Leadership’s Lasting Lessons

Knowledge@Wharton writes about a new book – “Lasting Leadership: Lessons from the 25 Most Influential Business People of Our Times.”

Lasting Leadership also identifies eight attributes of leadership, each of which has its own chapter in the book, that are evident to varying degrees in these individuals.

1. They are able to build a strong corporate culture.
2. They are truth-tellers.
3. They are able to find and cater to under-served markets.
4. They can “see the invisible” – that is, spot potential winners or faint trends before their rivals or customers.
5. They are adept at using price to build competitive advantage.
6. They excel at managing and building their organization’s brand (which in some cases may be their own name).
7. They are fast learners.
8. They are skilled at managing risk.

VoIP Applications

ACM Queue wirites that VoIP is much more than just “an IP version of telecom-as-usual”:

Network and service providers see VoIP technology as a means of reducing their cost of offering existing voice-based services and new multimedia services. Service providers also view VoIP infrastructure as an economical base on which to build new revenue-generating services. As deployment of VoIP technology becomes widespread and part of a shared competitive landscape, this second goal will become more important, with service providers working to increase their market bases.

Most current and envisioned VoIP services are so-called converged services, integrating features and functions from multiple existing services. Often, features from conventional voice-based telephony services are combined with those found in data network services. For example, click-to-dial services allow users to control telephone calls from Web browsers running on their personal computers. Converged services may also provide users with new media integration. For example, multimedia conference services allow users to interact with each other through calls in which they exchange both audio and video information (i.e., new versions of videophones).

The growing opportunities for converged telephony-Web services are motivating convergence of telephony and data networks. VoIP services are also driving another network convergence: integration of wireless and wireline networks. More general network convergence seems likely. Because IP networks can be relatively inexpensive, network providers are encouraged to build common IP core networks surrounded by various access networks. These access networks (wireless, wireline, cable, etc.) can share the IP core resources, and thus reduce the costs of providing common services to customers with different access devices.

Many engaging VoIP services are already available, and service providers are planning even more exciting services. Continued deployment of IP networks and IP endpoint devices will enable further development of new services. Also, as the processing capacity of IP endpoints increasesallowing them to deal directly with network access controls, multiple data formats, and transformationsmore innovative and convenient services will become possible.

Jon Udell has more.


Wi-Fi Networking News points to a recent Economist article:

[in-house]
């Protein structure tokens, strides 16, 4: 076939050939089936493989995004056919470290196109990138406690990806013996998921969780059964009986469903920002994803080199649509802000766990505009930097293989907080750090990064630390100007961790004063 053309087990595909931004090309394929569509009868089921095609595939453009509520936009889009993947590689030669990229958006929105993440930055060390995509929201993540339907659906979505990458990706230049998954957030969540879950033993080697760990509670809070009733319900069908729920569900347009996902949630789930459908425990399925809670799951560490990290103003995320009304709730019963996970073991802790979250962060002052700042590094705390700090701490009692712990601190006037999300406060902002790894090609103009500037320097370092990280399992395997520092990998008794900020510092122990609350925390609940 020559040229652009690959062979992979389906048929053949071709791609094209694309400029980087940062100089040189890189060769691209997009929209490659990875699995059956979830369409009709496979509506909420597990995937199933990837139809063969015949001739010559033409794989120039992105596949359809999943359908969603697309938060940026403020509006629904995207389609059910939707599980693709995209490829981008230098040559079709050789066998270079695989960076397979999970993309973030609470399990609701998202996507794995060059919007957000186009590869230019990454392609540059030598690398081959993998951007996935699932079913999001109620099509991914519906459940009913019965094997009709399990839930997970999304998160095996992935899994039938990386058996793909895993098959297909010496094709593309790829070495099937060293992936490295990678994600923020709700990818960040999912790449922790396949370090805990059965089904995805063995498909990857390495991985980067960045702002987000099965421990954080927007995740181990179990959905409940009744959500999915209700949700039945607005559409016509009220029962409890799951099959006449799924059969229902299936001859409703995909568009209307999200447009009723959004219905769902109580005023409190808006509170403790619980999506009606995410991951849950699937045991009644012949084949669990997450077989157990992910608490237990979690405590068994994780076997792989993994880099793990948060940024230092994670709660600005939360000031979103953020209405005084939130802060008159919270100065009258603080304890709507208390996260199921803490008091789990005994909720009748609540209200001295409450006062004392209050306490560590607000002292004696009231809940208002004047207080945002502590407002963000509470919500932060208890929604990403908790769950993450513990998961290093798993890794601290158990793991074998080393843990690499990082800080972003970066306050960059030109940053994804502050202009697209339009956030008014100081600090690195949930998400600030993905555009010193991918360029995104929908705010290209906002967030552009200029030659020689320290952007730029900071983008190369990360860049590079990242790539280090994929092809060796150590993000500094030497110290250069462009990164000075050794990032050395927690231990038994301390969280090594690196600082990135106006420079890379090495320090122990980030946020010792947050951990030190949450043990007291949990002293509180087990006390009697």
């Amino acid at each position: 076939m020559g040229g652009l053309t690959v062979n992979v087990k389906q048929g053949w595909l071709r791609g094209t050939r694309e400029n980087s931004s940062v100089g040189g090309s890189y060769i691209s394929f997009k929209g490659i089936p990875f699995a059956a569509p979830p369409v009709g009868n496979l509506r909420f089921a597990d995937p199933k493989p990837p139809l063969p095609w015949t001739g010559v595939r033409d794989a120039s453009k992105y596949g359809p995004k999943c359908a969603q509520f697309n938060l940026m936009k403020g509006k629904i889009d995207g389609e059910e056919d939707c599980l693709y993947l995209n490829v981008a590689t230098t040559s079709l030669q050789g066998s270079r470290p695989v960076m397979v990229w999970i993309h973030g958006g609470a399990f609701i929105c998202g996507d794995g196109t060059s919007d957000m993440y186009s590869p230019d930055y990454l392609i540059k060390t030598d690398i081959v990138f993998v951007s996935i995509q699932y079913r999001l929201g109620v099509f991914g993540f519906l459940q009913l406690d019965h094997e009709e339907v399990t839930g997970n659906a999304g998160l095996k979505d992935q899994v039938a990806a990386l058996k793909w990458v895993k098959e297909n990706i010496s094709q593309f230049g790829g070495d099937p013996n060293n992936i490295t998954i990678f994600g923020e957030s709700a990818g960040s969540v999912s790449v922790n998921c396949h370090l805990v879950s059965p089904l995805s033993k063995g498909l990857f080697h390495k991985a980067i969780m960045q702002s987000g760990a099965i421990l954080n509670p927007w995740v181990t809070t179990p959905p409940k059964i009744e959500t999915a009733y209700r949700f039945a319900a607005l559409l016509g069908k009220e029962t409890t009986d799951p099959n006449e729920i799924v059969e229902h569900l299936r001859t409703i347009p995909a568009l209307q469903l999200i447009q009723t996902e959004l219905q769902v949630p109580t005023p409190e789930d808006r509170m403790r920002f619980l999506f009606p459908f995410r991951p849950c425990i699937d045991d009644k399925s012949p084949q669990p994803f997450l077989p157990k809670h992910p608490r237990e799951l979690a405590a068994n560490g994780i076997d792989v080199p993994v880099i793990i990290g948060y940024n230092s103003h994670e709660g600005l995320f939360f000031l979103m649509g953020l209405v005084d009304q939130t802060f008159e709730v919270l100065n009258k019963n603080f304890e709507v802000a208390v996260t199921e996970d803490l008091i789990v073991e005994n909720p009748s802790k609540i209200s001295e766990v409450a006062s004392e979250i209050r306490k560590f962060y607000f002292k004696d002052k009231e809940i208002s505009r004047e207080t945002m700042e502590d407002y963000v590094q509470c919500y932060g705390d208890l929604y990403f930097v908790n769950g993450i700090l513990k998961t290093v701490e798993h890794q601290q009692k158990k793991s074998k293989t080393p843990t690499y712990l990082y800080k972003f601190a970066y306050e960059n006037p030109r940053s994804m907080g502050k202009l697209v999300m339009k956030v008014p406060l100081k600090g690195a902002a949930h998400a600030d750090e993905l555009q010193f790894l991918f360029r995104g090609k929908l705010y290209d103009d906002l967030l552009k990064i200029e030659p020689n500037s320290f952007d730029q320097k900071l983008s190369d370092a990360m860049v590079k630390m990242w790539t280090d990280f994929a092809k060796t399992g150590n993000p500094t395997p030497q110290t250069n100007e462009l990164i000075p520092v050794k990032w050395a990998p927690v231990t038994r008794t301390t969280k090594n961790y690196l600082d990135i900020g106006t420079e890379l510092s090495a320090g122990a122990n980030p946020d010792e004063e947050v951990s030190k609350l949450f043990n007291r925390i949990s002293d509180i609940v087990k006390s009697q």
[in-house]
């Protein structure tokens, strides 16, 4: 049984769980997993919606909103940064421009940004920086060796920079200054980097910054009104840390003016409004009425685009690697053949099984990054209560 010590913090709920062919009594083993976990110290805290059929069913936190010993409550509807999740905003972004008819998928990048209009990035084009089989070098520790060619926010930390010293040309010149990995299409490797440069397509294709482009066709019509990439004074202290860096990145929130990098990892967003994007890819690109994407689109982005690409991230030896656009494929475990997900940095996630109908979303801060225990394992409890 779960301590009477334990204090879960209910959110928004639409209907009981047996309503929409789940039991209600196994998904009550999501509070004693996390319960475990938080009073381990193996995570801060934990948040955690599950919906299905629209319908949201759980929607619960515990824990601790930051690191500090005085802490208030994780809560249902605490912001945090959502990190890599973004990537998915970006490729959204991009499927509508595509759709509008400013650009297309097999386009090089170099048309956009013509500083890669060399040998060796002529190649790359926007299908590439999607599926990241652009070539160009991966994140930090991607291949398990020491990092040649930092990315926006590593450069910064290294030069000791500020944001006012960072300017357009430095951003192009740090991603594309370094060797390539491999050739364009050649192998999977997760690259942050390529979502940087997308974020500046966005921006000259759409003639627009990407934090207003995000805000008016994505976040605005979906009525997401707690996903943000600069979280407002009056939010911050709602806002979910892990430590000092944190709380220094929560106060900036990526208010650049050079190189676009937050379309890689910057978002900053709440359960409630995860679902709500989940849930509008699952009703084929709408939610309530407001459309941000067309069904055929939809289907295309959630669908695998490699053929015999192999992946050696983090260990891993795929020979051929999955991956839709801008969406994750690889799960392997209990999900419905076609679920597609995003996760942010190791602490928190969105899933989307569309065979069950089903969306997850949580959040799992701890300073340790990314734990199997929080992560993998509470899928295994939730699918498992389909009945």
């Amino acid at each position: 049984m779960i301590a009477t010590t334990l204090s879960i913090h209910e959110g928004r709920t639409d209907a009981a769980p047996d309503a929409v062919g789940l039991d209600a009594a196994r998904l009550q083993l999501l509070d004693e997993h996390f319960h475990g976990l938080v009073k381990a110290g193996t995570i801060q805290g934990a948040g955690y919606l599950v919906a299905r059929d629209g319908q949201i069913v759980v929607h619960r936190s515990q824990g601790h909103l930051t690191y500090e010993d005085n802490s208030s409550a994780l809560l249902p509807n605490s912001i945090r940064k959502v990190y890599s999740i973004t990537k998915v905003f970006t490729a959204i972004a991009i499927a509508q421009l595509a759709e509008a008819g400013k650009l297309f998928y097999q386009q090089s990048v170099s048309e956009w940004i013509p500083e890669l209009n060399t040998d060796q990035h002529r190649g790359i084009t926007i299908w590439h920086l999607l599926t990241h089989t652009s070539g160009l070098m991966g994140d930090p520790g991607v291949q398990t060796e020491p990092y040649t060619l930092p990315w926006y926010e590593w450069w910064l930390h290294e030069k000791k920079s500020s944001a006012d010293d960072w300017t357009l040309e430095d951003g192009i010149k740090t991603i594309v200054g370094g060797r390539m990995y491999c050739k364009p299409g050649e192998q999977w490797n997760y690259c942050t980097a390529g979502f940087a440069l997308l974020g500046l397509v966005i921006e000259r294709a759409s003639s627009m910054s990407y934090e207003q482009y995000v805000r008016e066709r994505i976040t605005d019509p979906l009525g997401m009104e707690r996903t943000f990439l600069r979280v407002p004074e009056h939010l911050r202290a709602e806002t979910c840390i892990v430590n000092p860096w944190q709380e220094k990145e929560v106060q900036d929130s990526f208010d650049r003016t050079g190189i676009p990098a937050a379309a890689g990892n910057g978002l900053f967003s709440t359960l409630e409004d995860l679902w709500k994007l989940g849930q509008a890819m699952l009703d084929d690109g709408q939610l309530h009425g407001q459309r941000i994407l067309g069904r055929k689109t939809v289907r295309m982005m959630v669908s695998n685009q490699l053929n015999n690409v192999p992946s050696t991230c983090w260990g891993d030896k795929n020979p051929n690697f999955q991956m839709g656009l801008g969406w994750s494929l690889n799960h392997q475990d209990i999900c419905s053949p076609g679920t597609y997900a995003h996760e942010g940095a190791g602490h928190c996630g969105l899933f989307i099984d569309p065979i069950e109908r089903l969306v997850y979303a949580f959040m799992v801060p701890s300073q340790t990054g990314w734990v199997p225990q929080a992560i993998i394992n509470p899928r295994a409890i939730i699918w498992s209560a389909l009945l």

UWB has been around for many years in various forms. But in the next few months it will finally make its first appearance in consumer-electronics products. This ought to be cause for rejoicing, for UWB is a low-power technology that supports data-transfer rates measured in hundreds of megabits per second over short distances (such as between two devices in the same room). UWB thus has the potential to do away with the spaghetti behind computers and home-entertainment systems. It will allow camcorders and digital cameras to beam images directly to televisions or PCs. It could even enable your computer to update your portable music player with your latest downloads automatically as you walk past.

Unlike conventional radio transmitters, which transmit on a particular frequency and which cannot be picked up if the receiver is slightly mistuned, UWB devices broadcast at very low power over an extremely wide band of frequencies. This has the advantage that UWB signals can be picked up by suitably designed receivers, but resemble background noise to conventional radio receivers, which are listening on one particular frequency. Conventional and UWB radios can therefore coexist. And that is why America’s telecoms regulator, the Federal Communications Commission (FCC), ruled in February 2002 that UWB devices could operate across a broad swathe of the radio spectrum, from 3.1GHz to 10.6GHz, without requiring spectrum licences.

This unusual approach makes UWB very different from Wi-Fi and Bluetooth, two other unlicensed radio technologies. Rather than operating (as Wi-Fi and Bluetooth do) in unlicensed garbage bands, the radio equivalent of unused wasteland, UWB devices operate across frequency bands that are already licensed for various other purposes, including satellite broadcasts, global-positioning systems and telematics. By keeping power levels low, however, UWB devices can co-exist with these existing systemsan approach known as underlay access. Where Wi-Fi exploits the radio equivalent of wasteland, UWB is like being able to build underground. Its novel approach liberates huge amounts of hitherto untapped transmission capacity.

HP’s SME Services

InfoWorld writes about HP’s plans to make “commPuting” a utility:

HP will begin selling managed IT and communications services next year to small and medium-size businesses in three continents, offering Internet access, servers, voice over Internet Protocol (VOIP) and help desk calls at fixed monthly rates, an HP official said.

The service, called HP Ready Office, has been in pilot in France since May. It will be rolled out there in the first half of next year, in partnership with France Telecom SA, which provides the communications services, and Alcatel SA, which provides IP telephony equipment.

HP is betting that smaller businesses — those with up to about 1,000 employees — would prefer to “lease” servers and IP phones for a fixed fee, and have their equipment managed remotely by an experienced IT provider. Mateo cited having a single point of contact for all support calls as a key benefit. In France, France Telecom will receive the calls, with the IT queries handled by HP behind the scenes.

The services will be offered in a variety of packages. A help desk component is 24.90 ($20.26) per employee per month. It includes support calls for desktop applications, as well as remote management and diagnostics of desktop PCs, including non-HP systems.

For 48.50 per month, customers receive a HP Proliant Server with an 80GB hard drive running Microsoft (Profile, Products, Articles) Corp.’s Windows Small Business Server 2003. The price includes the hardware itself and remote management services. Customers must sign up for a minimum of three years. A similar server with two hard drives and RAID is 62 per month, Mateo said.

The VOIP component is 17 per line per month, with services hosted by France Telecom on Alcatel’s PBX equipment. A DSL (Digital Subscriber Line) connection from France Telecom’s Olane business is 59 per month.